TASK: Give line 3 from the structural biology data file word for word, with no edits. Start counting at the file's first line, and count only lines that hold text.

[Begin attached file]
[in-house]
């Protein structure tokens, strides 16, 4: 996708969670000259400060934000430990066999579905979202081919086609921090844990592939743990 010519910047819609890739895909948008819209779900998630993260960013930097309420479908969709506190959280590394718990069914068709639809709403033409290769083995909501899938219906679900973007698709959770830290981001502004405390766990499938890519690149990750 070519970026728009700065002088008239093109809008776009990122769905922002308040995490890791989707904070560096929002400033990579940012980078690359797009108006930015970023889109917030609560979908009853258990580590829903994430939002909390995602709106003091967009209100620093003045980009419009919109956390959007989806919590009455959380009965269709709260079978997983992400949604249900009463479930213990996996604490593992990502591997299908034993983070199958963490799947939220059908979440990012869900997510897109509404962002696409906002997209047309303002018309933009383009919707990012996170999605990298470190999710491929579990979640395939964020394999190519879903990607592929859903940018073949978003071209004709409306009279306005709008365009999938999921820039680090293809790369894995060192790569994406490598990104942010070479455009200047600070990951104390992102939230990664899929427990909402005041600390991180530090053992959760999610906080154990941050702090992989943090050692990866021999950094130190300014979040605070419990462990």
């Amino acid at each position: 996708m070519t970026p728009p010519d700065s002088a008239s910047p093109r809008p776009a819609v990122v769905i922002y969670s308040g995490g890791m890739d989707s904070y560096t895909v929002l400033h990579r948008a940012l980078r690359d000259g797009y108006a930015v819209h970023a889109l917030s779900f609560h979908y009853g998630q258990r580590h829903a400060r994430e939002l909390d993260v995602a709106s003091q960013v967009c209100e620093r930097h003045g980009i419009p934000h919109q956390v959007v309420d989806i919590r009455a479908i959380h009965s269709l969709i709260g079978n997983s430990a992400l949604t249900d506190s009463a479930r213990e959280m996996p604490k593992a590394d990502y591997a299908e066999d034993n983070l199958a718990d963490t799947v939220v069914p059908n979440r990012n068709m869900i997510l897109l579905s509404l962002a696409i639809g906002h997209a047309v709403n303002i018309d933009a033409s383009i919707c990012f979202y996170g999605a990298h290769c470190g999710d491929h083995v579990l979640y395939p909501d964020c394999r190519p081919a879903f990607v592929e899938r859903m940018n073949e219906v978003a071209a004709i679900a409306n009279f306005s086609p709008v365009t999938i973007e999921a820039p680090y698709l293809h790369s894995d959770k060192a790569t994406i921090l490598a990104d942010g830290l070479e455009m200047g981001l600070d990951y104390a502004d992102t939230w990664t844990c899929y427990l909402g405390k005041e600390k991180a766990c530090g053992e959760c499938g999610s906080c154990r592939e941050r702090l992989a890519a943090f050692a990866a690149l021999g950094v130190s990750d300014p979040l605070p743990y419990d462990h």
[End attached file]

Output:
């Amino acid at each position: 996708m070519t970026p728009p010519d700065s002088a008239s910047p093109r809008p776009a819609v990122v769905i922002y969670s308040g995490g890791m890739d989707s904070y560096t895909v929002l400033h990579r948008a940012l980078r690359d000259g797009y108006a930015v819209h970023a889109l917030s779900f609560h979908y009853g998630q258990r580590h829903a400060r994430e939002l909390d993260v995602a709106s003091q960013v967009c209100e620093r930097h003045g980009i419009p934000h919109q956390v959007v309420d989806i919590r009455a479908i959380h009965s269709l969709i709260g079978n997983s430990a992400l949604t249900d506190s009463a479930r213990e959280m996996p604490k593992a590394d990502y591997a299908e066999d034993n983070l199958a718990d963490t799947v939220v069914p059908n979440r990012n068709m869900i997510l897109l579905s509404l962002a696409i639809g906002h997209a047309v709403n303002i018309d933009a033409s383009i919707c990012f979202y996170g999605a990298h290769c470190g999710d491929h083995v579990l979640y395939p909501d964020c394999r190519p081919a879903f990607v592929e899938r859903m940018n073949e219906v978003a071209a004709i679900a409306n009279f306005s086609p709008v365009t999938i973007e999921a820039p680090y698709l293809h790369s894995d959770k060192a790569t994406i921090l490598a990104d942010g830290l070479e455009m200047g981001l600070d990951y104390a502004d992102t939230w990664t844990c899929y427990l909402g405390k005041e600390k991180a766990c530090g053992e959760c499938g999610s906080c154990r592939e941050r702090l992989a890519a943090f050692a990866a690149l021999g950094v130190s990750d300014p979040l605070p743990y419990d462990h």